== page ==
In the news:
Oak Harbor's Marti Malloy takes bronze in judo
Kaori Matsumoto of Japan won the Olympic gold medal Monday in the women's judo 57-kilogram division and the bronze medalists were American Marti Malloy and Automne Pavia of France.
The Associated Press
LONDON — Japanese judo fans can relax: After three days of competition the country that invented the sport finally won a gold medal at the London Olympics, thanks to Kaori Matsumoto.
Fighting in the women's 57K division Monday, Matsumoto defeated Romanian Corina Caprioriu, using footwork to gain an advantage throughout the match. Caprioriu was disqualified during overtime for an illegal attack from behind, but still got the silver medal.
The women's 57K bronze medals were won by American Marti Malloy and Automne Pavia of France.
Malloy's father, Marty, watched his daughter from the stands, where he was wearing a T-shirt with "Malloy" emblazoned on it, designed like a judo uniform.
"All I can ever remember about my daughter is her going to judo tournaments since she was 6," he said.
Malloy wasn't sure how he would reward his daughter but said there would definitely be celebrations.
"First I'm going to have a beer in her honor," he said.
Also in the stands was French President Francois Hollande, and Pavia was pleased he was there.
"He said he was a little disappointed (she didn't win gold) but was still very happy," she said.
Japan had already won two silver medals and one bronze in judo, but it expects gold virtually every time its athletes step on the mat.
Despite their top seeding, the Japanese women had failed to make it to the podium. Before her fight Monday, Matsumoto said one of her ousted teammates told her: "You are going to win gold for us."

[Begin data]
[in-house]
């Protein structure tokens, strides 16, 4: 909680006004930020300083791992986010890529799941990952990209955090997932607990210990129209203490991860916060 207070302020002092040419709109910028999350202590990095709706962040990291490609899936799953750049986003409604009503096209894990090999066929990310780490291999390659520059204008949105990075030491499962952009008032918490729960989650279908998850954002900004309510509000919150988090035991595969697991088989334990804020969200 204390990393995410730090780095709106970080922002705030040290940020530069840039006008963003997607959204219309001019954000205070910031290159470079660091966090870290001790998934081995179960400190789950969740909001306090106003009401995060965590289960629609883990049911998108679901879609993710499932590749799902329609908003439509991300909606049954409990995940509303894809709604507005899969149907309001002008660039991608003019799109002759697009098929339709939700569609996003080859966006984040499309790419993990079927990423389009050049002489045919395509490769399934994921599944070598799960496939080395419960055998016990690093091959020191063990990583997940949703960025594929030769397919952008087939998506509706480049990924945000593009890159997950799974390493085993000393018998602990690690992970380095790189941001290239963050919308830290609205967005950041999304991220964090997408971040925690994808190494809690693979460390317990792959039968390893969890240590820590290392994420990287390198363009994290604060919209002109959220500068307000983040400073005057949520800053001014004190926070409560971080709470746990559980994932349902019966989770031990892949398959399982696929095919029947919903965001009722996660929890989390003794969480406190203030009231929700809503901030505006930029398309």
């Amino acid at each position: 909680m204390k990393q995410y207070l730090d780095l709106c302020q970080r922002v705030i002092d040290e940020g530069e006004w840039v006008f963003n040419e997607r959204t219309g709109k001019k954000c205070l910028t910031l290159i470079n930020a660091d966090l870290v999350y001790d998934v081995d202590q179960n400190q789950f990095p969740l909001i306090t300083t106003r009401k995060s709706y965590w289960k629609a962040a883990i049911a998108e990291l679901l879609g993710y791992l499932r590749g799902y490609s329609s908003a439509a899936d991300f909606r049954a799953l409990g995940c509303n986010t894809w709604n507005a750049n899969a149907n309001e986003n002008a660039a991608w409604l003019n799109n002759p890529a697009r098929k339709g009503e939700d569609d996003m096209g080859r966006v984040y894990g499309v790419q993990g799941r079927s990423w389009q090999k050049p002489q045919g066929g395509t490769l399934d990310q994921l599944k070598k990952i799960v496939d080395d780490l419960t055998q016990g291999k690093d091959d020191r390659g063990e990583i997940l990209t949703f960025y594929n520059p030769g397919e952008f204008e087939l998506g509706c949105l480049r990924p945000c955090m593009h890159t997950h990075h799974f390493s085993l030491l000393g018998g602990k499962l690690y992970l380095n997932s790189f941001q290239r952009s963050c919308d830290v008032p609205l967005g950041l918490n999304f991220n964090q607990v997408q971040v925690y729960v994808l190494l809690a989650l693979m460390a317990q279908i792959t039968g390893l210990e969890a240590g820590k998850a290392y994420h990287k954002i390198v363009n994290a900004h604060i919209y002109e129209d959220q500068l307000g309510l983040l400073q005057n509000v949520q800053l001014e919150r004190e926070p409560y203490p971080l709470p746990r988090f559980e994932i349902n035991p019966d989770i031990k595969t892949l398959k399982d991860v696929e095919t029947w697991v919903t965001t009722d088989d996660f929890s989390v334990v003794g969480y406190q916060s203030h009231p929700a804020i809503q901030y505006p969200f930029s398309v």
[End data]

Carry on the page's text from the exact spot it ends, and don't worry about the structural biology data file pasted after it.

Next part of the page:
Matsumoto said she talked to herself on the way to her final, telling herself to remain focused and calm.
"On behalf of my teammates, I am very happy that I was able to get a gold," Matsumoto said.
In the men's 73K division, Russian Mansur Isaev took gold over Japan's Riki Nakaya, the world champion and a favorite to win the division.
It was a close-fought final in which Isaev and Nakaya attempted to pin each other. Isaev was eventually able to throw Nakaya off balance before holding him down for the victory. After sitting on Nakaya's chest, Isaev got up and held out his arms in what appeared to be some showboating for the Russian fans.
It is Russia's second gold judo medal of the games. Arsen Galstyan won gold Saturday, the country's first judo gold since the breakup of the Soviet Union.
Nakaya said he was disappointed not to have won another gold for Japan.
"I lost because my skills were not high enough," he said.
Isaev came seventh at the world championships last year. Earlier in the day, he also beat world No. 1 Wang Ki-chun of South Korea in the semifinals. The bronze medals were won by Nyam-Ochir Sainjargal of Mongolia and Ugo Legrand of France.